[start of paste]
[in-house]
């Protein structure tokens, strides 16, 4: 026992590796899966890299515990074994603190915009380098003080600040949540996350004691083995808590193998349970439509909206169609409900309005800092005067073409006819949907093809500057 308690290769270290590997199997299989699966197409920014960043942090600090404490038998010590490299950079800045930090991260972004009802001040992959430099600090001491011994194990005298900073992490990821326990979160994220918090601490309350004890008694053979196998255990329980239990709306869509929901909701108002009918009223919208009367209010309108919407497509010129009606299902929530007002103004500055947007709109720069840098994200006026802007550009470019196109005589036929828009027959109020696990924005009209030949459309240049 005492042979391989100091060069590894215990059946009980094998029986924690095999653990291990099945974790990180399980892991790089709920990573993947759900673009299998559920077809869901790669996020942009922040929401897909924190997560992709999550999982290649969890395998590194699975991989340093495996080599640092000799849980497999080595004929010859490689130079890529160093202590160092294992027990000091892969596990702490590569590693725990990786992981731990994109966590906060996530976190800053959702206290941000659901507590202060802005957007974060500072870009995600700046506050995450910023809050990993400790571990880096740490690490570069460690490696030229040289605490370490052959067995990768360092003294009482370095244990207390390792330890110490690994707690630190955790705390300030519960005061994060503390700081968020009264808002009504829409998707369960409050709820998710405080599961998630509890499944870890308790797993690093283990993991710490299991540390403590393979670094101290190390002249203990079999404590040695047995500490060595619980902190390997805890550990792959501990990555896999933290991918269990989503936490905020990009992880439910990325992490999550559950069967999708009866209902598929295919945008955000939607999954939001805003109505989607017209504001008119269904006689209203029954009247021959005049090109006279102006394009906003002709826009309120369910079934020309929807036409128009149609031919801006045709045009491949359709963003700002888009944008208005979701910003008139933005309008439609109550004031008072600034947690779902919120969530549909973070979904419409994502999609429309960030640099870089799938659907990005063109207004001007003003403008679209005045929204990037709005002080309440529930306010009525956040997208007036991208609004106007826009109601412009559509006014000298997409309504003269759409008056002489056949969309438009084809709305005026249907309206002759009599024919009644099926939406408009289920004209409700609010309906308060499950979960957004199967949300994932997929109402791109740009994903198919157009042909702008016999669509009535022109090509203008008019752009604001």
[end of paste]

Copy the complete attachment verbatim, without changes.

[in-house]
């Protein structure tokens, strides 16, 4: 026992590796899966890299515990074994603190915009380098003080600040949540996350004691083995808590193998349970439509909206169609409900309005800092005067073409006819949907093809500057 308690290769270290590997199997299989699966197409920014960043942090600090404490038998010590490299950079800045930090991260972004009802001040992959430099600090001491011994194990005298900073992490990821326990979160994220918090601490309350004890008694053979196998255990329980239990709306869509929901909701108002009918009223919208009367209010309108919407497509010129009606299902929530007002103004500055947007709109720069840098994200006026802007550009470019196109005589036929828009027959109020696990924005009209030949459309240049 005492042979391989100091060069590894215990059946009980094998029986924690095999653990291990099945974790990180399980892991790089709920990573993947759900673009299998559920077809869901790669996020942009922040929401897909924190997560992709999550999982290649969890395998590194699975991989340093495996080599640092000799849980497999080595004929010859490689130079890529160093202590160092294992027990000091892969596990702490590569590693725990990786992981731990994109966590906060996530976190800053959702206290941000659901507590202060802005957007974060500072870009995600700046506050995450910023809050990993400790571990880096740490690490570069460690490696030229040289605490370490052959067995990768360092003294009482370095244990207390390792330890110490690994707690630190955790705390300030519960005061994060503390700081968020009264808002009504829409998707369960409050709820998710405080599961998630509890499944870890308790797993690093283990993991710490299991540390403590393979670094101290190390002249203990079999404590040695047995500490060595619980902190390997805890550990792959501990990555896999933290991918269990989503936490905020990009992880439910990325992490999550559950069967999708009866209902598929295919945008955000939607999954939001805003109505989607017209504001008119269904006689209203029954009247021959005049090109006279102006394009906003002709826009309120369910079934020309929807036409128009149609031919801006045709045009491949359709963003700002888009944008208005979701910003008139933005309008439609109550004031008072600034947690779902919120969530549909973070979904419409994502999609429309960030640099870089799938659907990005063109207004001007003003403008679209005045929204990037709005002080309440529930306010009525956040997208007036991208609004106007826009109601412009559509006014000298997409309504003269759409008056002489056949969309438009084809709305005026249907309206002759009599024919009644099926939406408009289920004209409700609010309906308060499950979960957004199967949300994932997929109402791109740009994903198919157009042909702008016999669509009535022109090509203008008019752009604001």